Web Development wordpress

Customize a WordPress Dashboard Without Plugins

In this post, you will learn how to customize your WordPress dashboard manually, thus avoiding the plugin hell issues.

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Editor’s Note

WordPress is a popular CMS that has been around for years. It has tons of features for each and every purpose. If no feature covers certain functionality, users are sure to find a fill-the-gap plugin among thousands of available solutions

As useful as plugins are, though, they can cause what has been dubbed as the plugin hell. Too many add-ons may conflict with one another, disrupting the normal operation of the site. A vendor may also decide to discontinue supporting their plugin, thus creating security threats

Valerie Muradian believes that users shouldn’t rely on plugins alone. In many cases, they can benefit by learning about the native WordPress capabilities and implementing them with their own hands. An example that she describes in her post below is manually customizing the WordPress dashboard. Read it. It will be interesting. 


We all love WordPress for its flexibility and possibilities for customization. No matter how many new, shiny website builders appear on the market (and it feels like we get a new one every week or so), a lot of people prefer to stick with WordPress. It’s reliable, it’s been around for years, and if you need to add a new feature to your website — there is always a plugin for that!

Plugins or Code?

A lot of my clients love WordPress and run multiple websites using this platform. What they notice over the years, though, is that “too many plugins” is a real thing. When there are plugins for anything, even tiny things that can be achieved with one line of code, they don’t hesitate to install it. Why not? Some of them are free, they are easy to use, most of them get regular updates and quality support. But then, the website gradually becomes slower and the menu panel gets crowded with links, buttons, annoying requests to rate this plugin and leave a 5-star review. The updates also pile up and sometimes, one update can ruin your day by breaking everything.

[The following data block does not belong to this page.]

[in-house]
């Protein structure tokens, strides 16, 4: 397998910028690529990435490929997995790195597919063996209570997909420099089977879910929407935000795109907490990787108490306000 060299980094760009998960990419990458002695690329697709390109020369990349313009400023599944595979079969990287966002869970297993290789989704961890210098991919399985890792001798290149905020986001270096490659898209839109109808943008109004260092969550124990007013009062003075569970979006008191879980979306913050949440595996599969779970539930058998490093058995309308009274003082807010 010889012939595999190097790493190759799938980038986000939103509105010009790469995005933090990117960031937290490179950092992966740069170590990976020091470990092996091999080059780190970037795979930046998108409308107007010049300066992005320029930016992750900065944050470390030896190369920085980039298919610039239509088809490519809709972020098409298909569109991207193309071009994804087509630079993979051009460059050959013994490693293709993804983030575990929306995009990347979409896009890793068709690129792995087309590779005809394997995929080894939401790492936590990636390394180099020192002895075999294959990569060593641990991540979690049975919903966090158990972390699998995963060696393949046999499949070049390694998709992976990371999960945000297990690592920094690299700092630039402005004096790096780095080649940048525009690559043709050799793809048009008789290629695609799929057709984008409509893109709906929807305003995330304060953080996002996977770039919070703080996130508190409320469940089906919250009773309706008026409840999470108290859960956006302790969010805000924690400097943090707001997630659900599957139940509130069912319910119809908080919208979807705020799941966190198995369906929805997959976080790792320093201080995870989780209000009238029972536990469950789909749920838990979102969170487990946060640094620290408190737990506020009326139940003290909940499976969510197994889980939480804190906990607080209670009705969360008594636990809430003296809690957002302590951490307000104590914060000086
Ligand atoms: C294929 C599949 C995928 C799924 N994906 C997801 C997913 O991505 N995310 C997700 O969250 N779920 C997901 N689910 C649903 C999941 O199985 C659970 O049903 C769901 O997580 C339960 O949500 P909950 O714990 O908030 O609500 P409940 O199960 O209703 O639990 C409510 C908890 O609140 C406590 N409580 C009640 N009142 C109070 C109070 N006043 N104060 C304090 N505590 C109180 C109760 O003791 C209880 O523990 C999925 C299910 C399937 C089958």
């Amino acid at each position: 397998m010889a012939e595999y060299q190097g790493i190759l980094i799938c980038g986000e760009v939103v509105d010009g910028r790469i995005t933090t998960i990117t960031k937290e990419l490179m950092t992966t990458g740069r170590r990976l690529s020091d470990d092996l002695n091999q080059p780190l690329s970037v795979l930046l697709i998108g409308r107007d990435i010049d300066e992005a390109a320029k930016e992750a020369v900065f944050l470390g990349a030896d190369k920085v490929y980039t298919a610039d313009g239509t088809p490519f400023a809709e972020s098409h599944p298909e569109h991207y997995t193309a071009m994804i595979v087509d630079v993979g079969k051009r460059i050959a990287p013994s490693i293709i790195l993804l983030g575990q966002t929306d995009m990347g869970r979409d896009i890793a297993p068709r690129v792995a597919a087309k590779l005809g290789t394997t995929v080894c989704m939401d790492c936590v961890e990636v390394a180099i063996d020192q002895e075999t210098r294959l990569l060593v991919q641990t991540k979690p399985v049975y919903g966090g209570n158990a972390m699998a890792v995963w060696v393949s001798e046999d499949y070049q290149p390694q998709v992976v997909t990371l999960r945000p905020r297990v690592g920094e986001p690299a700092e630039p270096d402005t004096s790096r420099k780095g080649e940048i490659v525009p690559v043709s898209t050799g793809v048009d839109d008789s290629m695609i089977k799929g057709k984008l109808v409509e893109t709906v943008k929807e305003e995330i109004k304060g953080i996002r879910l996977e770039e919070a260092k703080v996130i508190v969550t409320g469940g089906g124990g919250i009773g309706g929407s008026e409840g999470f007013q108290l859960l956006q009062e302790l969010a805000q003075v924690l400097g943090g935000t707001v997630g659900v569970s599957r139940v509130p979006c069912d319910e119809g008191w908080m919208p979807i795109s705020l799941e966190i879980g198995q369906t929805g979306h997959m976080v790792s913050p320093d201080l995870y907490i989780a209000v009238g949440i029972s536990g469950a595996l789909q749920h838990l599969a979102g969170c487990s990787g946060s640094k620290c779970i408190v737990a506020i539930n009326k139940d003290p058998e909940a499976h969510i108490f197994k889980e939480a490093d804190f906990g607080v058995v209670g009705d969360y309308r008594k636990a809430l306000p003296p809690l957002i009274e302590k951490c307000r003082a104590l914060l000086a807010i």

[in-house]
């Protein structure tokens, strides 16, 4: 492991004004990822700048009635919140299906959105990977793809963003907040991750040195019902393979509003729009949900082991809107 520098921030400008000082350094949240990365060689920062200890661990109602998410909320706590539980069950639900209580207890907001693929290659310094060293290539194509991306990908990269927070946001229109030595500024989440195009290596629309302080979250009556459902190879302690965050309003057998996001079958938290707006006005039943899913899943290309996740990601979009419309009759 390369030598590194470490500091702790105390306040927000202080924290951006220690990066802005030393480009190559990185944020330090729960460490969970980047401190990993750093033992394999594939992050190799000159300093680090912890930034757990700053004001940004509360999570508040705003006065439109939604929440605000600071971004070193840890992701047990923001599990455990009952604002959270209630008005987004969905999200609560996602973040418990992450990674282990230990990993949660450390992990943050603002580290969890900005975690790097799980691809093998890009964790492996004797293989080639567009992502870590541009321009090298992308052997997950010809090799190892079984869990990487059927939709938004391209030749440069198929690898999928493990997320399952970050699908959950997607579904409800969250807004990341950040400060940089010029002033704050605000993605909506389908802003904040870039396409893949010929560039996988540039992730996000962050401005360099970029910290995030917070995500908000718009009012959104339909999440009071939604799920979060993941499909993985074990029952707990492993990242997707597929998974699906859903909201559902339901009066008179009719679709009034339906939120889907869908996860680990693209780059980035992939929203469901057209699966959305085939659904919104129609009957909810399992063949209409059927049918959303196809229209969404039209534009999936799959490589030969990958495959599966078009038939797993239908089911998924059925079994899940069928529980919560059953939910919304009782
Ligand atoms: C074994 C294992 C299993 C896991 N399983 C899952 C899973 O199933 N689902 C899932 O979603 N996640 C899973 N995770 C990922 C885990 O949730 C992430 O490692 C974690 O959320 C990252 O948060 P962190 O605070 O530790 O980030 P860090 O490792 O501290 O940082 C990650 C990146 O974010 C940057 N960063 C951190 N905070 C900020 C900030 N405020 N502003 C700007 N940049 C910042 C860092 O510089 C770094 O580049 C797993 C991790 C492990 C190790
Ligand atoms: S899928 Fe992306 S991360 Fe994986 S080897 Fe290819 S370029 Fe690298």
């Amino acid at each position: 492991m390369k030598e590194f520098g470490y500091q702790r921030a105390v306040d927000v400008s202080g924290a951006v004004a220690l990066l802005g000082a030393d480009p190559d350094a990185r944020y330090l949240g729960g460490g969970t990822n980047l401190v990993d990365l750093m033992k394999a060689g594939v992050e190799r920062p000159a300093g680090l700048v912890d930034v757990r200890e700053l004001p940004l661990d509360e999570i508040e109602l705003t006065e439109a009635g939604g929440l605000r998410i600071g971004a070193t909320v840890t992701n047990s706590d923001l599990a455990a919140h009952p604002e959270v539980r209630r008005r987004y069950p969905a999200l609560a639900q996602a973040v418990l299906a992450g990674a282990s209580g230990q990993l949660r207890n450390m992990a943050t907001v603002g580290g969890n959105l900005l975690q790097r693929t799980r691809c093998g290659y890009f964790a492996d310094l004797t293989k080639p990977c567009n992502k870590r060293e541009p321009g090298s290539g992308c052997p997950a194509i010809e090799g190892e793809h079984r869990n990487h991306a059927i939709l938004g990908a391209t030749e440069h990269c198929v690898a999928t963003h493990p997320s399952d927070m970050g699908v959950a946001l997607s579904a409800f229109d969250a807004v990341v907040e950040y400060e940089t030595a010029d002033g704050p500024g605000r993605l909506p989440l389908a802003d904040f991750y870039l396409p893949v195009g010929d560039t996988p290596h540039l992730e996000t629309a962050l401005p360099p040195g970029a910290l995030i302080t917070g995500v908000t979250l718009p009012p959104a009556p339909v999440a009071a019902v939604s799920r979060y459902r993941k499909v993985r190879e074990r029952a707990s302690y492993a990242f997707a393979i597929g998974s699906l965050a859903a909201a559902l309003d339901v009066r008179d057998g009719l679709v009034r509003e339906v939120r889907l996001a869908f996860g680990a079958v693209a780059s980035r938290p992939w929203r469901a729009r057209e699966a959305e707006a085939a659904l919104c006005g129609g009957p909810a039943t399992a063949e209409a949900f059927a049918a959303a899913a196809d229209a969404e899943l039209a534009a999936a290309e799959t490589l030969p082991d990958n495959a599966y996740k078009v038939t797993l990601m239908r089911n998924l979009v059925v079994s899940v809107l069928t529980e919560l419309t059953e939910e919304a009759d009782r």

Don’t get me wrong — plugins are great but sometimes it’s better to modify the code a little bit instead of adding another plugin to the pile. Some things can be achieved by copying and pasting a piece of code or by just learning more about the native features of WordPress. A good example would be a WordPress dashboard. Yes, that boring gray page a lot of people don’t even use.

Below, I’ll share a few code snippets that can be easily added to your function.php page (located in Appearance > Theme Editor). If you are a confident WP user, chances are you edited that file before. But even if it’s your first time, just be careful and always do a full website backup before adding anything to that file.

1. Add a Custom Widget with Buttons and Links

Widgets are those small boxes you see on any standard WordPress dashboard. Basically, they are just boxes with information that can be moved around, opened, or closed. The most popular ones you probably saw a lot are standard widgets from WordPress — At a Glance, Activity, WordPress News. Let’s add another block in this area — the widget you will actually use.
Almost all website owners have some important links, information, or things they want to be reminded about. This can be achieved with a few lines of code:


//add a custom dashboard widget for admins
add_action('wp_dashboard_setup', 'my_custom_dashboard_widget');
  
function my_custom_dashboard_widget() {
    global $wp_meta_boxes;
    wp_add_dashboard_widget('custom_help_widget', 'Admin Links', 'custom_dashboard_help');
}
 
function custom_dashboard_help() {
    echo 'My text. My link <a href="https://mywebsite.com" target="_blank">here</a>.
    <button type="button">My button</button></a>.';
}


Copy the whole block and change the content in the custom_dashboard_help() function after the echo. If you want your link to open on a new page, leave the target=”_blank” next to the link. To customize the widget even further, you’ll need to know the basics of HTML and CSS that you can easily find online.

Getting errors? Double-check your closing and opening quotes and tags.

2. Add a Custom Settings Page

Noe, when we can add links and buttons, it’s time to create a settings page with your custom content. It can be anything from a simple how-to guide or a text reminder to global fields and buttons that perform some actions.

In this example, we have a new page settings page with a globally defined field that can be used anywhere on the website, a button to update the value in that field, and another button that runs a clear_shows() function. This is a very basic example but it’s a good start if you need more than a standard WP settings page can provide.

The code below will create a new page with a new menu item called Global Custom Fields under settings and the following URL: